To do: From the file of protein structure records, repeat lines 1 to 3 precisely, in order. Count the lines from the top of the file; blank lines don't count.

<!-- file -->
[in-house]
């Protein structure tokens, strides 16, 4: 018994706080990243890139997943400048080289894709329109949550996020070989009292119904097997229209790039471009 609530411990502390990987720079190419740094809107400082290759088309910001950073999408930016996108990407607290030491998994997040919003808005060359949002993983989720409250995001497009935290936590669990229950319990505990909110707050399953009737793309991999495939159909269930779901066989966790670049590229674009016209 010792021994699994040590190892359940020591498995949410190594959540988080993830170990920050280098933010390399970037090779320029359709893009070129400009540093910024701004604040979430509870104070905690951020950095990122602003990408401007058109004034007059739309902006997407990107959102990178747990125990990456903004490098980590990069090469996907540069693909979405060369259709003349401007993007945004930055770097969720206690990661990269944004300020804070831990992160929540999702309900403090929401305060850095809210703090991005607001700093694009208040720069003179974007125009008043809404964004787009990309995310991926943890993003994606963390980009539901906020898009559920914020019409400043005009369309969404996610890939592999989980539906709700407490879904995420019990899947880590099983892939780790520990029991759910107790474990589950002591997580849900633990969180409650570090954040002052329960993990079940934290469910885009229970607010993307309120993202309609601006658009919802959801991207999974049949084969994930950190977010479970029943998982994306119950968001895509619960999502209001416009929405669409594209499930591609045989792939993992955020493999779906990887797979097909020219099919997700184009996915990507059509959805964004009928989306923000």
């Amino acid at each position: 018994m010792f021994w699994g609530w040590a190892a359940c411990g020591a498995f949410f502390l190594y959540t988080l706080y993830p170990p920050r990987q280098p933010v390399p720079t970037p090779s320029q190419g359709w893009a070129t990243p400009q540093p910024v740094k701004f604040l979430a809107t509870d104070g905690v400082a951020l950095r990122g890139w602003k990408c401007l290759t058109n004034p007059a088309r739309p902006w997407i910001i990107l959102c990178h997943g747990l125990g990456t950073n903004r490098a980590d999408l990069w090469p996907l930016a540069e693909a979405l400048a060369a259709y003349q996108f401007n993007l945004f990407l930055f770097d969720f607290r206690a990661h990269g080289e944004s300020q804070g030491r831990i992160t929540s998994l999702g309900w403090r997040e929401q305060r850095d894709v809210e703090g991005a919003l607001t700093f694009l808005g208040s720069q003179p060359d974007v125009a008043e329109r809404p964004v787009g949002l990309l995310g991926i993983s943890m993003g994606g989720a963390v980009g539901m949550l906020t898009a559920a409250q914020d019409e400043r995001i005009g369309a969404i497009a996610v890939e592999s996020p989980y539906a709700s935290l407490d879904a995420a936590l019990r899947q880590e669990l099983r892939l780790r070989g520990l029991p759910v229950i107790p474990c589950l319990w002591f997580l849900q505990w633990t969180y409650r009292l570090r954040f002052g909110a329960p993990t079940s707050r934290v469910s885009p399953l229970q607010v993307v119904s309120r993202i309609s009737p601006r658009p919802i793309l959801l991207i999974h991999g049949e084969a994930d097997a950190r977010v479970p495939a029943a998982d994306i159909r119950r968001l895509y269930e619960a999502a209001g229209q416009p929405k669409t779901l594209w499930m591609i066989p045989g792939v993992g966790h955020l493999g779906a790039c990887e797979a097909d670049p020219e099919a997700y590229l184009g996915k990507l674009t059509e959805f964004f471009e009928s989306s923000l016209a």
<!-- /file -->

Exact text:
[in-house]
């Protein structure tokens, strides 16, 4: 018994706080990243890139997943400048080289894709329109949550996020070989009292119904097997229209790039471009 609530411990502390990987720079190419740094809107400082290759088309910001950073999408930016996108990407607290030491998994997040919003808005060359949002993983989720409250995001497009935290936590669990229950319990505990909110707050399953009737793309991999495939159909269930779901066989966790670049590229674009016209 010792021994699994040590190892359940020591498995949410190594959540988080993830170990920050280098933010390399970037090779320029359709893009070129400009540093910024701004604040979430509870104070905690951020950095990122602003990408401007058109004034007059739309902006997407990107959102990178747990125990990456903004490098980590990069090469996907540069693909979405060369259709003349401007993007945004930055770097969720206690990661990269944004300020804070831990992160929540999702309900403090929401305060850095809210703090991005607001700093694009208040720069003179974007125009008043809404964004787009990309995310991926943890993003994606963390980009539901906020898009559920914020019409400043005009369309969404996610890939592999989980539906709700407490879904995420019990899947880590099983892939780790520990029991759910107790474990589950002591997580849900633990969180409650570090954040002052329960993990079940934290469910885009229970607010993307309120993202309609601006658009919802959801991207999974049949084969994930950190977010479970029943998982994306119950968001895509619960999502209001416009929405669409594209499930591609045989792939993992955020493999779906990887797979097909020219099919997700184009996915990507059509959805964004009928989306923000």
């Amino acid at each position: 018994m010792f021994w699994g609530w040590a190892a359940c411990g020591a498995f949410f502390l190594y959540t988080l706080y993830p170990p920050r990987q280098p933010v390399p720079t970037p090779s320029q190419g359709w893009a070129t990243p400009q540093p910024v740094k701004f604040l979430a809107t509870d104070g905690v400082a951020l950095r990122g890139w602003k990408c401007l290759t058109n004034p007059a088309r739309p902006w997407i910001i990107l959102c990178h997943g747990l125990g990456t950073n903004r490098a980590d999408l990069w090469p996907l930016a540069e693909a979405l400048a060369a259709y003349q996108f401007n993007l945004f990407l930055f770097d969720f607290r206690a990661h990269g080289e944004s300020q804070g030491r831990i992160t929540s998994l999702g309900w403090r997040e929401q305060r850095d894709v809210e703090g991005a919003l607001t700093f694009l808005g208040s720069q003179p060359d974007v125009a008043e329109r809404p964004v787009g949002l990309l995310g991926i993983s943890m993003g994606g989720a963390v980009g539901m949550l906020t898009a559920a409250q914020d019409e400043r995001i005009g369309a969404i497009a996610v890939e592999s996020p989980y539906a709700s935290l407490d879904a995420a936590l019990r899947q880590e669990l099983r892939l780790r070989g520990l029991p759910v229950i107790p474990c589950l319990w002591f997580l849900q505990w633990t969180y409650r009292l570090r954040f002052g909110a329960p993990t079940s707050r934290v469910s885009p399953l229970q607010v993307v119904s309120r993202i309609s009737p601006r658009p919802i793309l959801l991207i999974h991999g049949e084969a994930d097997a950190r977010v479970p495939a029943a998982d994306i159909r119950r968001l895509y269930e619960a999502a209001g229209q416009p929405k669409t779901l594209w499930m591609i066989p045989g792939v993992g966790h955020l493999g779906a790039c990887e797979a097909d670049p020219e099919a997700y590229l184009g996915k990507l674009t059509e959805f964004f471009e009928s989306s923000l016209a």